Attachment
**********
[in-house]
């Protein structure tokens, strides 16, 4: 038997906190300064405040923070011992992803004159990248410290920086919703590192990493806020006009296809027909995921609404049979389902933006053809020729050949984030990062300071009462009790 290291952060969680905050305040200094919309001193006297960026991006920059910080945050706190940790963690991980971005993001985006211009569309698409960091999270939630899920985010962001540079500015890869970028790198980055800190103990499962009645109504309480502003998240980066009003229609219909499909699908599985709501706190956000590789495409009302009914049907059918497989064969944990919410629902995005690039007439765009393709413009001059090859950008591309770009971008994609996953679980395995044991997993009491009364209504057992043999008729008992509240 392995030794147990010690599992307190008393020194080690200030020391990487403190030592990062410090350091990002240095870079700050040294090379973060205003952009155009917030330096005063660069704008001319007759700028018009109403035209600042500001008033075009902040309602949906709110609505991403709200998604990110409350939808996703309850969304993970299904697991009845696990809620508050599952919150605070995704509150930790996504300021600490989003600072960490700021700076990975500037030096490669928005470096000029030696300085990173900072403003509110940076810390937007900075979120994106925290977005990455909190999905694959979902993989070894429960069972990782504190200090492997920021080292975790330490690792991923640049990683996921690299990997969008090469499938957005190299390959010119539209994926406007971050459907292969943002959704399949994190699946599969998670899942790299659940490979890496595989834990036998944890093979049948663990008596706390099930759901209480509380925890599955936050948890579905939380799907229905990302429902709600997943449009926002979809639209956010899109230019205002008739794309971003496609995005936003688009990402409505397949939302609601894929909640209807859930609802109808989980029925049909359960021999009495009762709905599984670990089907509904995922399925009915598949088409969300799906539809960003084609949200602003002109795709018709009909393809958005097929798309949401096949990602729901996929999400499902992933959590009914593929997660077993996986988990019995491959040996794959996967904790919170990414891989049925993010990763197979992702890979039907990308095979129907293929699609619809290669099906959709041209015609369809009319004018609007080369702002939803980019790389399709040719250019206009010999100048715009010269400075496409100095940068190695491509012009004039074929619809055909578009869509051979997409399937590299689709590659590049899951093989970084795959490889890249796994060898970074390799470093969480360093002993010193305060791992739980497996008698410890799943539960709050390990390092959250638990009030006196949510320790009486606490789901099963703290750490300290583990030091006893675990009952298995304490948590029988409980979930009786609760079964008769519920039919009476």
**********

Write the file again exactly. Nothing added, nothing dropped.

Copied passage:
[in-house]
């Protein structure tokens, strides 16, 4: 038997906190300064405040923070011992992803004159990248410290920086919703590192990493806020006009296809027909995921609404049979389902933006053809020729050949984030990062300071009462009790 290291952060969680905050305040200094919309001193006297960026991006920059910080945050706190940790963690991980971005993001985006211009569309698409960091999270939630899920985010962001540079500015890869970028790198980055800190103990499962009645109504309480502003998240980066009003229609219909499909699908599985709501706190956000590789495409009302009914049907059918497989064969944990919410629902995005690039007439765009393709413009001059090859950008591309770009971008994609996953679980395995044991997993009491009364209504057992043999008729008992509240 392995030794147990010690599992307190008393020194080690200030020391990487403190030592990062410090350091990002240095870079700050040294090379973060205003952009155009917030330096005063660069704008001319007759700028018009109403035209600042500001008033075009902040309602949906709110609505991403709200998604990110409350939808996703309850969304993970299904697991009845696990809620508050599952919150605070995704509150930790996504300021600490989003600072960490700021700076990975500037030096490669928005470096000029030696300085990173900072403003509110940076810390937007900075979120994106925290977005990455909190999905694959979902993989070894429960069972990782504190200090492997920021080292975790330490690792991923640049990683996921690299990997969008090469499938957005190299390959010119539209994926406007971050459907292969943002959704399949994190699946599969998670899942790299659940490979890496595989834990036998944890093979049948663990008596706390099930759901209480509380925890599955936050948890579905939380799907229905990302429902709600997943449009926002979809639209956010899109230019205002008739794309971003496609995005936003688009990402409505397949939302609601894929909640209807859930609802109808989980029925049909359960021999009495009762709905599984670990089907509904995922399925009915598949088409969300799906539809960003084609949200602003002109795709018709009909393809958005097929798309949401096949990602729901996929999400499902992933959590009914593929997660077993996986988990019995491959040996794959996967904790919170990414891989049925993010990763197979992702890979039907990308095979129907293929699609619809290669099906959709041209015609369809009319004018609007080369702002939803980019790389399709040719250019206009010999100048715009010269400075496409100095940068190695491509012009004039074929619809055909578009869509051979997409399937590299689709590659590049899951093989970084795959490889890249796994060898970074390799470093969480360093002993010193305060791992739980497996008698410890799943539960709050390990390092959250638990009030006196949510320790009486606490789901099963703290750490300290583990030091006893675990009952298995304490948590029988409980979930009786609760079964008769519920039919009476």